Looking at Lovemaking: Constructions of Sexuality in Roman Art, 100 B.C. - A.D. 250
What did sex mean to the ancient Romans? In this lavishly illustrated study, John R. Clarke investigates a rich assortment of Roman erotic art to answer this question—and along the way, he reveals a society quite different from our own. Clarke reevaluates our understanding of Roman art and society in a study informed by recent gender and cultural studies, and focusing for the first time on attitudes toward the erotic among both the Roman non-elite and women. This splendid volume is the first study of erotic art and sexuality to set these works—many newly discovered and previously unpublished—in their ancient context and the first to define the differences between modern and ancient concepts of sexuality using clear visual evidence.
Roman artists pictured a great range of human sexual activities—far beyond those mentioned in classical literature—including sex between men and women, men and men, women and women, men and boys, threesomes, foursomes, and more. Roman citizens paid artists to decorate expensive objects, such as silver and cameo glass, with scenes of lovemaking. Erotic works were created for and sold to a broad range of consumers, from the elite to the very poor, during a period spanning the first century B.C. through the mid-third century of our era. This erotic art was not hidden away, but was displayed proudly in homes as signs of wealth and luxury. In public spaces, artists often depicted outrageous sexual acrobatics to make people laugh.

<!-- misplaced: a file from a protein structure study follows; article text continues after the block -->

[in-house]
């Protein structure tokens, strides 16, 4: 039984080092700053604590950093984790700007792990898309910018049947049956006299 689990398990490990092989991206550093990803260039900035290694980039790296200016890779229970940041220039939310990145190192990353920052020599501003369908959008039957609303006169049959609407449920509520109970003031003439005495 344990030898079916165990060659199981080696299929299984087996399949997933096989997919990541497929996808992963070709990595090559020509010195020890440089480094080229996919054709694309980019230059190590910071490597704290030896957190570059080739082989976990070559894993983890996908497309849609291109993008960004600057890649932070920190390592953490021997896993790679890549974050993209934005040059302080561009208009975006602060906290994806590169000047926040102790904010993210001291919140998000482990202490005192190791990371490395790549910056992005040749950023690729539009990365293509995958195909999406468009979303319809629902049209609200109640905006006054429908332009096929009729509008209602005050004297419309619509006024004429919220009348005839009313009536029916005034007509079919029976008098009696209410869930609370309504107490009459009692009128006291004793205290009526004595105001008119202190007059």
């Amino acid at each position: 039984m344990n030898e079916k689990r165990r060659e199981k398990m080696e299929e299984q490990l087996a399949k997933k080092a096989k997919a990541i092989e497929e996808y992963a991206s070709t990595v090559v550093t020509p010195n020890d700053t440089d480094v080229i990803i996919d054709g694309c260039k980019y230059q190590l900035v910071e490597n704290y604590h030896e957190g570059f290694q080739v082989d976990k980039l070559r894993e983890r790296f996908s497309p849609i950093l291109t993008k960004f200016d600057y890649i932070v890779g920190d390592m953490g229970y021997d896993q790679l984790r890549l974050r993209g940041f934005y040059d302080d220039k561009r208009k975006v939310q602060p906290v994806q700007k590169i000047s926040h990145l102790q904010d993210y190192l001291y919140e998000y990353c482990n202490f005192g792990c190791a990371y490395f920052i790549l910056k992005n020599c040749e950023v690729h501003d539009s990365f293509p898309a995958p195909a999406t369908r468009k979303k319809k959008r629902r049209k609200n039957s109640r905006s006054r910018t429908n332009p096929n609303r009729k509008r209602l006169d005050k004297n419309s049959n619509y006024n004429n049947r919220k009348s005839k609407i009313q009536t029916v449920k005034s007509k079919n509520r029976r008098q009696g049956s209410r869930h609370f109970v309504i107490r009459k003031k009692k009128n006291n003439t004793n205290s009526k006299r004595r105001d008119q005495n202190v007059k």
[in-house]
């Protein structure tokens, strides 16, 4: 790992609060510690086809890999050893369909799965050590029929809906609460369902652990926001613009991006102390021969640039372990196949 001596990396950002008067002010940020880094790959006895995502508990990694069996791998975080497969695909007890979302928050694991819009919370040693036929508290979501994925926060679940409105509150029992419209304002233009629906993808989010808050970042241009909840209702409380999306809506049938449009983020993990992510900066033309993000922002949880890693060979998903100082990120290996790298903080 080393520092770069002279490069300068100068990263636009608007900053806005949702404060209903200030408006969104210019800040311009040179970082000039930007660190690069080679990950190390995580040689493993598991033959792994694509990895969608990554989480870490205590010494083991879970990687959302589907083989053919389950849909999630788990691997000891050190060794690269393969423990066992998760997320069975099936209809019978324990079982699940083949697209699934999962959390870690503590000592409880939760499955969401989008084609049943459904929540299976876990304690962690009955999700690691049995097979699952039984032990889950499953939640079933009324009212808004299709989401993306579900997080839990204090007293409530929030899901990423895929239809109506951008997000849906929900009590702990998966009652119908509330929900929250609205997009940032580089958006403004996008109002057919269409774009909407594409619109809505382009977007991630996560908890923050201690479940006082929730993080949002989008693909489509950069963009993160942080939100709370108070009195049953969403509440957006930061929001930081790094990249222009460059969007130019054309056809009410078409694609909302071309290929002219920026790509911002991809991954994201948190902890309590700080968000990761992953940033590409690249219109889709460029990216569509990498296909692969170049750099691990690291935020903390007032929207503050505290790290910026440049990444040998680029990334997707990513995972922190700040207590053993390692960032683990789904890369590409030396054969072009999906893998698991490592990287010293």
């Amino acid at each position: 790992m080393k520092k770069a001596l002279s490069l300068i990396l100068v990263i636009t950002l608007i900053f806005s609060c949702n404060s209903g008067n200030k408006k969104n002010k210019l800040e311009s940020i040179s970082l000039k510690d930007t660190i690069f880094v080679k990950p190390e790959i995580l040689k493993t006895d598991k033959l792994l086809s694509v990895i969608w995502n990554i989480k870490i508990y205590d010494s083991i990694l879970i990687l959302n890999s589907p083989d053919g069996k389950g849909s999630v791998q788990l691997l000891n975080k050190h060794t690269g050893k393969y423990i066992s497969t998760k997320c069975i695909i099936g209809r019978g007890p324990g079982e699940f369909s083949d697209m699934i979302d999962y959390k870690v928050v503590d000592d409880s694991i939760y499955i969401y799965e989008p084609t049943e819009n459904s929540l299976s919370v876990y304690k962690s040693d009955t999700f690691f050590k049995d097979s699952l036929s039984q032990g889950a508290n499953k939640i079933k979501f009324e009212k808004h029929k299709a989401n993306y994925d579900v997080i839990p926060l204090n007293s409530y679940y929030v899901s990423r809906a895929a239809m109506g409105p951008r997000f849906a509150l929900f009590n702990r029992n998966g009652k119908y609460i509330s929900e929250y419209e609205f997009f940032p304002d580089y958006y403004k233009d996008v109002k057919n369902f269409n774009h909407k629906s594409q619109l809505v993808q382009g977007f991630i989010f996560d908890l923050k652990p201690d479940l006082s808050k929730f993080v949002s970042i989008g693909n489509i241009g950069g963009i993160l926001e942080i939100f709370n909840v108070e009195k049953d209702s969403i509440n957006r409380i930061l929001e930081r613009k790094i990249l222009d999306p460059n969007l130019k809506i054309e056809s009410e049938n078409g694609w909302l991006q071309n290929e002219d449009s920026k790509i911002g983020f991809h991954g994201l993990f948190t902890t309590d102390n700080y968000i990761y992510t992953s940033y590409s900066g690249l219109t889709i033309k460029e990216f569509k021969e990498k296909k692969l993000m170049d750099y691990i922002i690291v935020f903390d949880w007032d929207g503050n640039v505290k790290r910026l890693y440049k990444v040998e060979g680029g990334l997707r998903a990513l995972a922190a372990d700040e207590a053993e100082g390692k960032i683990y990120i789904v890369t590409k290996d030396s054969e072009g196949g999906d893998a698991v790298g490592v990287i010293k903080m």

Looking at Lovemaking depicts a sophisticated, pre-Christian society that placed a high value on sexual pleasure and the art that represented it. Clarke shows how this culture evolved within religious, social, and legal frameworks that were vastly different from our own and contributes an original and controversial chapter to the history of human sexuality.
Clearly Argued, Captivating Book on an Unusual Topic
By A Customer - January 26, 2001
Clarke's book provides very clear analysis of the purpose and nature of ancient Roman erotica. He uses a wide range of sources--literature, instructive manuals, precedent in Greek and Roman art, setting, etc.--to back up his arguments, which he presents in a lucid style that is as pleasurable to read as it is easy to follow. I particularly recommend the chapter on erotic art in public locations in Pompeii.
Lavishly illustrated, unconvincingly argued
By A Customer - September 25, 1998
Clarke claims he is going to reach down from the Roman elite (which produced the literature) to the masses and to reveal a totally alien (to a presumably homogeneous "us") sexuality. The illustrations are plentiful and may be interpreted in many ways--so many and with so little evidence that any Romans saw any of the ways Clarke does that the reader is left to choose with no real guidance from the author. (And rather a lot of the images come from luxury objects so we remain in the world of representations for the upper stratum of Augustan Rome.)
Boobs and phalluses et al.
By A Customer - March 21, 2002
Only one problem (I think): Clarke doesn't really follow up very well on his early-proposed problem, i.e. just how it is that textual representations of sex don't allow us the same latitude of insight into Roman practices as visual works might otherwise. Still, it might be argued that these thousand-word-speaking pictures do the talking for him, and if that's the case, then I'm fine with that. Get this, though. It's a very worthy study.